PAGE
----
The two best 122-pound professional fighters will face off on Saturday night in New York City, on a show promoted by Brooklyn-born Bob Arum, the 81-year-old sage who presided over a press conference at Madison Square Garden on Wednesday to hype the clash, which will run on HBO.

The promoter spoke enthusiastically about the bout, which pits his fighter, 30-year-old Nonito Donaire, named by the Boxing Writers Association of America their 2012 Fighter of the Year, against Cuban technician Guillermo Rigondeaux, regarded as maybe the best amateur of all-time, but still semi green as a pro, with an 11-0 mark. The matchup clearly juices Arum, but the setting for the bout, Radio City, seems to excite him equally.

Arum has done a boatload of shows at Madison Square Garden since he got his feet wet in the business in 1966, promoted a Miguel Cotto fight at Yankee Stadium in 2010, and now fulfills a Triple Crown, of sorts, by placing the second pro fight card ever at Radio City. (Roy Jones beat David Telesco in the first, back in 2000.)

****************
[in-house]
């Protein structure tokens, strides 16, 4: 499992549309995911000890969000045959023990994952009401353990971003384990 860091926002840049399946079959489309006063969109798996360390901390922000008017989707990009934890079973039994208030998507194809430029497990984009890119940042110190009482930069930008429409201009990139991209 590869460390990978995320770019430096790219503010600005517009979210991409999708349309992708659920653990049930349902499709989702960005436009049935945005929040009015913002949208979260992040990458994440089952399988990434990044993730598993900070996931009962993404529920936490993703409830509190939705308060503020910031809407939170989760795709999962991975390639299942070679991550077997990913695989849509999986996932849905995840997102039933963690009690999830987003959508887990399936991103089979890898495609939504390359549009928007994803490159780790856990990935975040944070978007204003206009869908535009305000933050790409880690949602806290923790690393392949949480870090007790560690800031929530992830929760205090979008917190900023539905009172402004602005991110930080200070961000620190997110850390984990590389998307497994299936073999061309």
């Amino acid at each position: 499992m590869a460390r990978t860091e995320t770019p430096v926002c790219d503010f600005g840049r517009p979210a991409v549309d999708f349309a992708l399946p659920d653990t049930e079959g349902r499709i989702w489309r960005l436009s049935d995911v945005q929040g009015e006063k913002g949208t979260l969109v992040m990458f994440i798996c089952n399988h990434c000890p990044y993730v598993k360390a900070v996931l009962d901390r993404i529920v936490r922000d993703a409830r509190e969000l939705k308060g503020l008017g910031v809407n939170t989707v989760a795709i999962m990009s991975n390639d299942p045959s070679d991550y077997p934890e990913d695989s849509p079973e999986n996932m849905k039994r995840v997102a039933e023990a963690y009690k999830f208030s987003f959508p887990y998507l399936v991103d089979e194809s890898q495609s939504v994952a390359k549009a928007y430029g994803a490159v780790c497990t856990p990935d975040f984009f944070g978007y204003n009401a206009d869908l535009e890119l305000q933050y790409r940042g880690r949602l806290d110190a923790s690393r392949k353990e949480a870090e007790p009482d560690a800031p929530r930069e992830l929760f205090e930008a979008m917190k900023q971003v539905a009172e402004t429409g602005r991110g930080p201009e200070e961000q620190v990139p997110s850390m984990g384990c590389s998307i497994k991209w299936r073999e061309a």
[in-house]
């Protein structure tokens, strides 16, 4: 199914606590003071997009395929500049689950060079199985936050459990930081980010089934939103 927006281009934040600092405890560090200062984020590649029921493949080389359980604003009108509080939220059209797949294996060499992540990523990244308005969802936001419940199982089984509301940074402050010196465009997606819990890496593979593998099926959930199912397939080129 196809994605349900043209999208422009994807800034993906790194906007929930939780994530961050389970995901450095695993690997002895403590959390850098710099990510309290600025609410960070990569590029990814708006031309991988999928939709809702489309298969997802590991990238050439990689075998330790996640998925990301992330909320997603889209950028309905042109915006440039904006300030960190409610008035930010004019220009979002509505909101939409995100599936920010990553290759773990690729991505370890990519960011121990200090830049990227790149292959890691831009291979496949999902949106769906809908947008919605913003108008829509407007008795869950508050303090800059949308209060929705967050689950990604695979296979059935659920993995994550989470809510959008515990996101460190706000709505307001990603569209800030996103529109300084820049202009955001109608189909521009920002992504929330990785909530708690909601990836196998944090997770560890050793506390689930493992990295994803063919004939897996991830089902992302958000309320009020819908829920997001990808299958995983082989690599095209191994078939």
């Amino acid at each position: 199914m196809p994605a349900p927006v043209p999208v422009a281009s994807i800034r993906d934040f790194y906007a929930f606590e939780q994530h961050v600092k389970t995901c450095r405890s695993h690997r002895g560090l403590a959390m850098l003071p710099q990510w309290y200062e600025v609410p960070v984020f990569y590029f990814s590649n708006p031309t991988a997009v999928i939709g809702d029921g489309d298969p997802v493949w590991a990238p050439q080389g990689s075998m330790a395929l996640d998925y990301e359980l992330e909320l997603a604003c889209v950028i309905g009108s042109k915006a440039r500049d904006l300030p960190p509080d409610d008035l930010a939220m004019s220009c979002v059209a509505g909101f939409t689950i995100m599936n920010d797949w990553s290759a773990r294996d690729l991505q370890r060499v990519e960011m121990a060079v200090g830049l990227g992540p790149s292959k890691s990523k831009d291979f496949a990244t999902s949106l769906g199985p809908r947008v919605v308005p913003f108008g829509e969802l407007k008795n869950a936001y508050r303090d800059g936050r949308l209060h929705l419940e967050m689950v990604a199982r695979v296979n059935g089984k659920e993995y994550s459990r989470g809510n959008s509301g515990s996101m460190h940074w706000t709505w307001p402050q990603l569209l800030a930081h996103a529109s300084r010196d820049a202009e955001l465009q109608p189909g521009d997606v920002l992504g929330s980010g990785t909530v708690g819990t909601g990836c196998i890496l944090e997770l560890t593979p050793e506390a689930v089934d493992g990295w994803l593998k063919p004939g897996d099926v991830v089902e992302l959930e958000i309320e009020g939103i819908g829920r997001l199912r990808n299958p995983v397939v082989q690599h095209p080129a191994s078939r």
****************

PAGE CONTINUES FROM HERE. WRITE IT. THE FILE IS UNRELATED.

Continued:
“Madison Square Garden, Yankee Stadium and Radio City Music Hall are iconic locations,” Arum said. “I was blown away when my parents took me to these places when I was a kid. I really never dreamed I’d be promoting Ali in the Garden or at Yankee Stadium.”

The dealmaker said he had no jet lag after returning from a promotion last Saturday in Macau. He expects Radio City to be sold out, and the fracas between Donaire, who holds the WBO 122-pound crown, and the 32-year-old Rigo, the WBA champ, to be a pleasing style clash.

Donaire candidly admitted during his time at the mic that he could be at a precarious stage. "At this time of my career is when people are usually vulnerable," said the California resident with a 31-1 mark. "You get ‘Fight of the Year,’ you get a baby coming ... but I guarantee you coming into the fight you’ll see the best Nonito Donaire." His wife Rachel, who was in attendance, is expecting their first child in July.